The SUM dictation gives our students extensive transcription practice with up to 47 hours of dictation—at beginning, intermediate, and advanced levels—to provide nearly 800 hours of actual transcription practice. These dictations were chosen from a bank of thousands of reports with vocabulary density as a primary selection criteria. The development of marketable skills and a successful transition to the workplace are dependent upon EXTENSIVE transcription practice with consistent feedback from qualified instructors. Keep in mind that you’ll be evaluated each step of the way. Our certified instructors guide you through any areas of weaknesses with additional practice and study activities. Rounding out the rough edges is what we like to call it!
So, not only do you get a FULL program curriculum with 20 different medical specialties, you also have a certified instructor evaluating you as you go. Guiding you, giving you feedback and suggestions, making recommendations, and making SURE you are able to pass those employer tests.
You may be thinking that being PRACTICAL means you won’t be learning much about medical specialties. Remember, the MT School of Canada Expert Advanced MT and Editing program is 1470 hours of course material, more than any other MT program we know to date this content. This means not only do we explore the subjects that REALLY matter in great depth, but we also cover a whole lot more material when we focus on what really matters. THAT, in a nutshell, is why this is an Advanced curriculum and why OUR graduates get jobs.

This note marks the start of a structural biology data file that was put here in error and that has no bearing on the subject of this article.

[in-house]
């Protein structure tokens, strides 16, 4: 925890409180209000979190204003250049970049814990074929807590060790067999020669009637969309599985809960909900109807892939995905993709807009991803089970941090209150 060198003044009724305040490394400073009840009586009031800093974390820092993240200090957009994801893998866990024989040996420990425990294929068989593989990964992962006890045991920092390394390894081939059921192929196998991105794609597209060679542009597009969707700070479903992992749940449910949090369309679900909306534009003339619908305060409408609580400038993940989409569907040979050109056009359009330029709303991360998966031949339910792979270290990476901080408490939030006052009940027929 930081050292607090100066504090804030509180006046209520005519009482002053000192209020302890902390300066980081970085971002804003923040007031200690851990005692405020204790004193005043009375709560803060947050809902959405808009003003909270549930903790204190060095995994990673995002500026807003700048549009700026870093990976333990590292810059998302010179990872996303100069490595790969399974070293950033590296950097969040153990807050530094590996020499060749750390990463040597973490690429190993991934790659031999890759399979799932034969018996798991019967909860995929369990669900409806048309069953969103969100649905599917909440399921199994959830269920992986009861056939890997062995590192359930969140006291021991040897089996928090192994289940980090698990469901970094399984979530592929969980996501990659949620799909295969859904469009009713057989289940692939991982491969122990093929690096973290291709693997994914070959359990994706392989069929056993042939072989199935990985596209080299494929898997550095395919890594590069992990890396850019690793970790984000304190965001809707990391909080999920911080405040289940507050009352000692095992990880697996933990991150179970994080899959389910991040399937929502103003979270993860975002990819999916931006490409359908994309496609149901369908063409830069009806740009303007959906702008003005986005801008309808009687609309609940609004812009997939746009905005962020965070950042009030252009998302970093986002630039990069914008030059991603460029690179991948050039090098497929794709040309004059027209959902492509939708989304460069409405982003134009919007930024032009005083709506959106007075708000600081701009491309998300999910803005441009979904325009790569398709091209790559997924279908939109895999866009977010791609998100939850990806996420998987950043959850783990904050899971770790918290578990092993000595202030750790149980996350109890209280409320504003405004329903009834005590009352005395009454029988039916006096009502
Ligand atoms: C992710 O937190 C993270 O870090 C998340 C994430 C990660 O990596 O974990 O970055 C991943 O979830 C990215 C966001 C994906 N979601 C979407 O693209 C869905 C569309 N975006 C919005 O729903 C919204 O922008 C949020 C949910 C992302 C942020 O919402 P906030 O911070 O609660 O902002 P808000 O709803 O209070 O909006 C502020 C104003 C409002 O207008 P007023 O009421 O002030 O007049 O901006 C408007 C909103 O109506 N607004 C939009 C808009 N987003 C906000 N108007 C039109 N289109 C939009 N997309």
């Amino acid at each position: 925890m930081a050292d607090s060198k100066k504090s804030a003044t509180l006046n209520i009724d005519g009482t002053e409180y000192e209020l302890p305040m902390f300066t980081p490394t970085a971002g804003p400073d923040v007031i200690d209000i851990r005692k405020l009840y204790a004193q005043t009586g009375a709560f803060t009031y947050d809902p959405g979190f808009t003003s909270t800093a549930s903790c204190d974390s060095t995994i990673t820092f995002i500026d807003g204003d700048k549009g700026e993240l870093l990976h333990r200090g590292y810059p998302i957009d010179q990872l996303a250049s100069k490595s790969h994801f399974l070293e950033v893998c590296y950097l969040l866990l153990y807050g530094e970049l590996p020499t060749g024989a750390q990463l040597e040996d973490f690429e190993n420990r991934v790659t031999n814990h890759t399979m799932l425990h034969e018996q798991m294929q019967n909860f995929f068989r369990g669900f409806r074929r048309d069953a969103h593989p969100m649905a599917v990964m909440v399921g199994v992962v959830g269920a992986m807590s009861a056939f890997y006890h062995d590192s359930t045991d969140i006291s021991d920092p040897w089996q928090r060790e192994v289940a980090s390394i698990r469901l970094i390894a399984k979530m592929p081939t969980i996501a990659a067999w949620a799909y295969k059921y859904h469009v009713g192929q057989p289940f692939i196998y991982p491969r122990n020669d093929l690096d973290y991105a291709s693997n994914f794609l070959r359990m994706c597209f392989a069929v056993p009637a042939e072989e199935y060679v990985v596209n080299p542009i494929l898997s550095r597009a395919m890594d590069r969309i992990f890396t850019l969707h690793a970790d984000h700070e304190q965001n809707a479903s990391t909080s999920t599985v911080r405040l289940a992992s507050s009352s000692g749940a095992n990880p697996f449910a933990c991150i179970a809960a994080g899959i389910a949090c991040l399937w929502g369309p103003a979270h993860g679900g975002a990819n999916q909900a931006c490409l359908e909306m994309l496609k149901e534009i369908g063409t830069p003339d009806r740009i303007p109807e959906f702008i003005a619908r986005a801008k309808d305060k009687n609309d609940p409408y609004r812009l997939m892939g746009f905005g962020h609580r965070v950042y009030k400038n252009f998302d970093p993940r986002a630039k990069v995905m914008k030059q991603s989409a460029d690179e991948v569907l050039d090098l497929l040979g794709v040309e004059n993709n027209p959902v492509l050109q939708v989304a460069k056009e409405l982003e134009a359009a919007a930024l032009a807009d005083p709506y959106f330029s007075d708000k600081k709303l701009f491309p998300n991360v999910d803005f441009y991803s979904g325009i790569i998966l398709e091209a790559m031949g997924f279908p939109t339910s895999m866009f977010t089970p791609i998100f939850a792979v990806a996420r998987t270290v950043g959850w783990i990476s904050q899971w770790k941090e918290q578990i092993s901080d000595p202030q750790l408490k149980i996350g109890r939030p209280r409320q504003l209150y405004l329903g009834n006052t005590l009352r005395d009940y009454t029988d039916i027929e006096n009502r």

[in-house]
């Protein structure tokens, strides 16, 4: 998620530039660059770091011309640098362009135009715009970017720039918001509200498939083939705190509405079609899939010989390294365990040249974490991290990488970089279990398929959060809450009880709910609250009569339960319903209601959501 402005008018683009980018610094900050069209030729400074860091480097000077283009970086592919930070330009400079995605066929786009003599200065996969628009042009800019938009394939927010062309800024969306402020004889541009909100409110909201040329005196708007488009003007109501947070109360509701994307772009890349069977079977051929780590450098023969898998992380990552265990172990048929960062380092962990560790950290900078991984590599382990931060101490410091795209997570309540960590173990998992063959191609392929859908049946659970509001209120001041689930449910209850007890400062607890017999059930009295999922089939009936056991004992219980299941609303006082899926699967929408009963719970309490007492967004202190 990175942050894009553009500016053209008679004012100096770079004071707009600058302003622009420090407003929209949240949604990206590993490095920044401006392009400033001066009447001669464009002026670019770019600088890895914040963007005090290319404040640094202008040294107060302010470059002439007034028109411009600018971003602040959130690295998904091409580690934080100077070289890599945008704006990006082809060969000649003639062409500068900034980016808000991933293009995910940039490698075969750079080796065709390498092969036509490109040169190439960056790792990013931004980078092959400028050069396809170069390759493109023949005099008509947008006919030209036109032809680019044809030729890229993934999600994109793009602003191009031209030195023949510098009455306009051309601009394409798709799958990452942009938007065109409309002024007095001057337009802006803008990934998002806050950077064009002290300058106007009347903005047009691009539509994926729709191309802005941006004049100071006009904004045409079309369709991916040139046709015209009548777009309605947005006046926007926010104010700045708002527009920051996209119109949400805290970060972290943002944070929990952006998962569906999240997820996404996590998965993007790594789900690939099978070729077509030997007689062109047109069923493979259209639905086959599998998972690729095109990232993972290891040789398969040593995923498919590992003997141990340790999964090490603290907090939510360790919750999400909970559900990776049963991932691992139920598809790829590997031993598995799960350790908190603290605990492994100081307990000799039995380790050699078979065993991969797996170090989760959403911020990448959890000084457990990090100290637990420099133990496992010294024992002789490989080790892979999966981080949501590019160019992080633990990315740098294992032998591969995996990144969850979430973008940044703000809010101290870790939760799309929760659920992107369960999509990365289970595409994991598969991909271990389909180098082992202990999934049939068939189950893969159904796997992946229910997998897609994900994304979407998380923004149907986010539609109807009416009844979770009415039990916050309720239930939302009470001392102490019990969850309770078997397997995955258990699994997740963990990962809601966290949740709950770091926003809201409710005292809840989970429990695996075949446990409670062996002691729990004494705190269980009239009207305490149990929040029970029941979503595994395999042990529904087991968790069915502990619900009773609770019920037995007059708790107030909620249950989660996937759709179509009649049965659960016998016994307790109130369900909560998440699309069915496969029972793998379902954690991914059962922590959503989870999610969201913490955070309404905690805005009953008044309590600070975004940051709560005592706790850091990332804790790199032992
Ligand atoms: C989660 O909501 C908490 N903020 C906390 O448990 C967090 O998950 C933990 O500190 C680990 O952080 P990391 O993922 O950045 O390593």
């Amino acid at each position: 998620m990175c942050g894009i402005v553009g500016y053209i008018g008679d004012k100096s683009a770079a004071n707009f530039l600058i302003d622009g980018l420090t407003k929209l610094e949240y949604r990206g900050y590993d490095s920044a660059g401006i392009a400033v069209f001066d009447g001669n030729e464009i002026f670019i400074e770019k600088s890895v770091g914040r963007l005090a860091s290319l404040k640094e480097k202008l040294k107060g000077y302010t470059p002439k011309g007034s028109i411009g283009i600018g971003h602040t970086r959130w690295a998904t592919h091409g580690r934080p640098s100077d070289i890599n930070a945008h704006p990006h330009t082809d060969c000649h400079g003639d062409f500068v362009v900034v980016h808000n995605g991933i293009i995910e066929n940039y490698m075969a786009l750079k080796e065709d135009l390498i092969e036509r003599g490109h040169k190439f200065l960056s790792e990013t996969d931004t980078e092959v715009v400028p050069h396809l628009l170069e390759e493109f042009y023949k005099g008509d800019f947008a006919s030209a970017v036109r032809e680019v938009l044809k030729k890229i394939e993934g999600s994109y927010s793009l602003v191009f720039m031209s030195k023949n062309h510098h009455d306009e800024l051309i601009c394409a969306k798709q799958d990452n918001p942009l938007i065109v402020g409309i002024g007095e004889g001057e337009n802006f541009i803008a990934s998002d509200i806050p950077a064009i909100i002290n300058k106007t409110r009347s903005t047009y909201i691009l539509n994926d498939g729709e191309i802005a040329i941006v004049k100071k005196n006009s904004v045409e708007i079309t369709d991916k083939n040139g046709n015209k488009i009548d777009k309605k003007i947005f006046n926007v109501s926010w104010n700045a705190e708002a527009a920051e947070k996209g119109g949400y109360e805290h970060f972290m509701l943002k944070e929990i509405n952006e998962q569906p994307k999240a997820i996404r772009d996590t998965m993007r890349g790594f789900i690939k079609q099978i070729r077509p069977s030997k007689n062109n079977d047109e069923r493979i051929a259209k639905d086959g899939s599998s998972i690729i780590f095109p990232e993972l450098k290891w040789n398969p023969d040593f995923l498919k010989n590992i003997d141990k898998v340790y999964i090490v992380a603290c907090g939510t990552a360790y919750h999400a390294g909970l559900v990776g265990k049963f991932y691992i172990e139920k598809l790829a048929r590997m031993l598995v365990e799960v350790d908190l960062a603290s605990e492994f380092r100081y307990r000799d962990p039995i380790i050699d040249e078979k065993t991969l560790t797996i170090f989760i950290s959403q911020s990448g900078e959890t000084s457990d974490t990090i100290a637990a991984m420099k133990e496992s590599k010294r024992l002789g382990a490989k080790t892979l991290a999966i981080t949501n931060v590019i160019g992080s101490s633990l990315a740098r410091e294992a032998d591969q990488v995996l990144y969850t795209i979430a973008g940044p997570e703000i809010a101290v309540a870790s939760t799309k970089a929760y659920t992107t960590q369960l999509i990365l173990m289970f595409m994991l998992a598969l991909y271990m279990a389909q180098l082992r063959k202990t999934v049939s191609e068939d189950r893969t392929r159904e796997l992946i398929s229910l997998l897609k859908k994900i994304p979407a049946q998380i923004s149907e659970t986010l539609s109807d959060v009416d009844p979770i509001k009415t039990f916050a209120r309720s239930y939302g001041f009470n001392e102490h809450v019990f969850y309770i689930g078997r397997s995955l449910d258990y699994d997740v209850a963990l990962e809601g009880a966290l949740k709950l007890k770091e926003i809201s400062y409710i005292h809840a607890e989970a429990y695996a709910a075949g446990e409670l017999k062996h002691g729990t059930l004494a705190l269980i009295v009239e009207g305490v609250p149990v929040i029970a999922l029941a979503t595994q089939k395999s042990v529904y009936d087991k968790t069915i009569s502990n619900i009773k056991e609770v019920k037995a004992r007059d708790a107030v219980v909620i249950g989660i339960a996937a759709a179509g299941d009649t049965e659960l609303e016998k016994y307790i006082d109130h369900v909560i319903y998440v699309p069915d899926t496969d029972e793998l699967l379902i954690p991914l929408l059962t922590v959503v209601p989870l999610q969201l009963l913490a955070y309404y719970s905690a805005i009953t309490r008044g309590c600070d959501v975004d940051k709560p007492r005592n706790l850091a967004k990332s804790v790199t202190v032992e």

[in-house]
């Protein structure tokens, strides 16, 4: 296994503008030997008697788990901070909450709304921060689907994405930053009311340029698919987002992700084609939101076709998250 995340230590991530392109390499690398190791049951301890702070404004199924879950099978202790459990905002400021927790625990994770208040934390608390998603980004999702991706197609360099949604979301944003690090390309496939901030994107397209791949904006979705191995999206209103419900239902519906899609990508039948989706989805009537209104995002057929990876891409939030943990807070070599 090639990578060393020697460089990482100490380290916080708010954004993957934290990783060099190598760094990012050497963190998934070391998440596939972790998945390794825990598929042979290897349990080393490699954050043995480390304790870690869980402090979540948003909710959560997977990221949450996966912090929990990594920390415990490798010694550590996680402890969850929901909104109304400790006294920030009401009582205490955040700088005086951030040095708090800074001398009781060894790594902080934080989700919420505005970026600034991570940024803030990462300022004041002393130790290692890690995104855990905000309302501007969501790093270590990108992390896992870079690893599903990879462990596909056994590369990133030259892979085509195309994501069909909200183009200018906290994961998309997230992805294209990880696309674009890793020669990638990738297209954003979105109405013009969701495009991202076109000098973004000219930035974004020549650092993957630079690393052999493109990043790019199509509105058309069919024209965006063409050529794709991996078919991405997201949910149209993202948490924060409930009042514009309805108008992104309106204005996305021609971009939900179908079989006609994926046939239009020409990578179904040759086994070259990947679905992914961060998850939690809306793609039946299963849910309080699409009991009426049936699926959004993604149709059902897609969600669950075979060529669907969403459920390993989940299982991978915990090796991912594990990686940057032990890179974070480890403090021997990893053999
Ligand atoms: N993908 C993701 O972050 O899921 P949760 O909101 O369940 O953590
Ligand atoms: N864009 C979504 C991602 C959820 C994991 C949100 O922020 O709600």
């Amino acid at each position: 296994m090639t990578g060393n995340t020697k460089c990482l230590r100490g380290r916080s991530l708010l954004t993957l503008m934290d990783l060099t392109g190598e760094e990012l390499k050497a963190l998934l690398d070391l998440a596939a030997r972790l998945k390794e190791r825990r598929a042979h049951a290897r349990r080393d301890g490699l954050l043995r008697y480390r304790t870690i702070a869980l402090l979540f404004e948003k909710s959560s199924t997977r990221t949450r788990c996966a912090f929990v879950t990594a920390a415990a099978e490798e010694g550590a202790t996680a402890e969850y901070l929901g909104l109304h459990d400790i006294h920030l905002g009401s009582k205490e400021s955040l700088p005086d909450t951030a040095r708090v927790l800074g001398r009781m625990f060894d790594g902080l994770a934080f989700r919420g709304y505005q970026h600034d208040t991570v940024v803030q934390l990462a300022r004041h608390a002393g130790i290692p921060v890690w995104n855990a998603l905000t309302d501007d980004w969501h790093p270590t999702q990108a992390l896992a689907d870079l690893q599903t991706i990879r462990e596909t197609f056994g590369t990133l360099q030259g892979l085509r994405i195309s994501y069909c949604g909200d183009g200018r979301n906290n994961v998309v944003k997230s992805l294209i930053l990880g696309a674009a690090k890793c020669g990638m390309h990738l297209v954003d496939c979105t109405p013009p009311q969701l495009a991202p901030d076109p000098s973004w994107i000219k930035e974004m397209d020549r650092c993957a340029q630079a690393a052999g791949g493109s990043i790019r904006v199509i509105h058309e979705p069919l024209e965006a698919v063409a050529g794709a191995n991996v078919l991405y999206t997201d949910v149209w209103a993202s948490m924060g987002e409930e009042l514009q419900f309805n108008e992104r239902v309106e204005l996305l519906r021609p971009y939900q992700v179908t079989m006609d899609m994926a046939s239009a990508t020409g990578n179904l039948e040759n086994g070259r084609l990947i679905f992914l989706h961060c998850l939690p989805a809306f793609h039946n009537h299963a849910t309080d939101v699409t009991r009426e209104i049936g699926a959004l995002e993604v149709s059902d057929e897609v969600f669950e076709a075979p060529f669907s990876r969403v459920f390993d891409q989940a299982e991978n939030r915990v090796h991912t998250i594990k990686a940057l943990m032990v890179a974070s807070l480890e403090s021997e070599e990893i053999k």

So you see, it all comes together to contribute to YOUR bottom line of becoming an accurate and expert transcriptionist and a top producer in medical transcription, and it’s why our graduates are making some of the best incomes in the industry.
We’d love for YOU to become one of our graduates! Give us a call today and let us show you how we can help YOU achieve YOUR career goals.